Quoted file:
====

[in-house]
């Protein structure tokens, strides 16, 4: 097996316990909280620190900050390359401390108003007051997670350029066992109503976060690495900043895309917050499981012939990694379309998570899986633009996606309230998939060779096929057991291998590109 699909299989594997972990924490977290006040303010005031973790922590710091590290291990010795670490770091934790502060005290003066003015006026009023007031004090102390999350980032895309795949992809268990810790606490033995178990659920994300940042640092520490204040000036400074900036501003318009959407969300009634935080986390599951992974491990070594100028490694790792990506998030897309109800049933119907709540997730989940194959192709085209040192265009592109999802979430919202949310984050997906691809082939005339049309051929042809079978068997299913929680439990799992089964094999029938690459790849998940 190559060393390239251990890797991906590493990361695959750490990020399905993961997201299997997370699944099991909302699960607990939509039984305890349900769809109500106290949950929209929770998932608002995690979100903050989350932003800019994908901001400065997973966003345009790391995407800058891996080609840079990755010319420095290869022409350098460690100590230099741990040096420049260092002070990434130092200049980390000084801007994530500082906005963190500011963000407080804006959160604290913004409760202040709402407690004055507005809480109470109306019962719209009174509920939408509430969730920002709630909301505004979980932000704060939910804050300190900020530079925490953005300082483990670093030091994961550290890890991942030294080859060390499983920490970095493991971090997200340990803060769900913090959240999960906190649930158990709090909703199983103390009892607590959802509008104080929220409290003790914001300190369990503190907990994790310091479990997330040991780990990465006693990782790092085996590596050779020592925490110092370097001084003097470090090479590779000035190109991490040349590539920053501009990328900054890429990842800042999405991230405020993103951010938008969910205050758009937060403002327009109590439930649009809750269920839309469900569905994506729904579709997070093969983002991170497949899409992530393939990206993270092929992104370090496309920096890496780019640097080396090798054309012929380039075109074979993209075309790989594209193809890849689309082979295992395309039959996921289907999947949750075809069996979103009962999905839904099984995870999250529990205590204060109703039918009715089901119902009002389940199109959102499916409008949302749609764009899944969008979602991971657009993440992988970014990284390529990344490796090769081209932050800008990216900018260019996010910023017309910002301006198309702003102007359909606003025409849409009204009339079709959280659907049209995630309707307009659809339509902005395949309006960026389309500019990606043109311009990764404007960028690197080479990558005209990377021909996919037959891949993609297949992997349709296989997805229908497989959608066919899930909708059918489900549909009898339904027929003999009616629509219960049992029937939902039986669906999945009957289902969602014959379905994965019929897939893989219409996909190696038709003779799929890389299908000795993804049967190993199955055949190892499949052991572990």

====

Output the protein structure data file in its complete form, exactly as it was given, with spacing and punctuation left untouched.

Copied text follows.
[in-house]
């Protein structure tokens, strides 16, 4: 097996316990909280620190900050390359401390108003007051997670350029066992109503976060690495900043895309917050499981012939990694379309998570899986633009996606309230998939060779096929057991291998590109 699909299989594997972990924490977290006040303010005031973790922590710091590290291990010795670490770091934790502060005290003066003015006026009023007031004090102390999350980032895309795949992809268990810790606490033995178990659920994300940042640092520490204040000036400074900036501003318009959407969300009634935080986390599951992974491990070594100028490694790792990506998030897309109800049933119907709540997730989940194959192709085209040192265009592109999802979430919202949310984050997906691809082939005339049309051929042809079978068997299913929680439990799992089964094999029938690459790849998940 190559060393390239251990890797991906590493990361695959750490990020399905993961997201299997997370699944099991909302699960607990939509039984305890349900769809109500106290949950929209929770998932608002995690979100903050989350932003800019994908901001400065997973966003345009790391995407800058891996080609840079990755010319420095290869022409350098460690100590230099741990040096420049260092002070990434130092200049980390000084801007994530500082906005963190500011963000407080804006959160604290913004409760202040709402407690004055507005809480109470109306019962719209009174509920939408509430969730920002709630909301505004979980932000704060939910804050300190900020530079925490953005300082483990670093030091994961550290890890991942030294080859060390499983920490970095493991971090997200340990803060769900913090959240999960906190649930158990709090909703199983103390009892607590959802509008104080929220409290003790914001300190369990503190907990994790310091479990997330040991780990990465006693990782790092085996590596050779020592925490110092370097001084003097470090090479590779000035190109991490040349590539920053501009990328900054890429990842800042999405991230405020993103951010938008969910205050758009937060403002327009109590439930649009809750269920839309469900569905994506729904579709997070093969983002991170497949899409992530393939990206993270092929992104370090496309920096890496780019640097080396090798054309012929380039075109074979993209075309790989594209193809890849689309082979295992395309039959996921289907999947949750075809069996979103009962999905839904099984995870999250529990205590204060109703039918009715089901119902009002389940199109959102499916409008949302749609764009899944969008979602991971657009993440992988970014990284390529990344490796090769081209932050800008990216900018260019996010910023017309910002301006198309702003102007359909606003025409849409009204009339079709959280659907049209995630309707307009659809339509902005395949309006960026389309500019990606043109311009990764404007960028690197080479990558005209990377021909996919037959891949993609297949992997349709296989997805229908497989959608066919899930909708059918489900549909009898339904027929003999009616629509219960049992029937939902039986669906999945009957289902969602014959379905994965019929897939893989219409996909190696038709003779799929890389299908000795993804049967190993199955055949190892499949052991572990």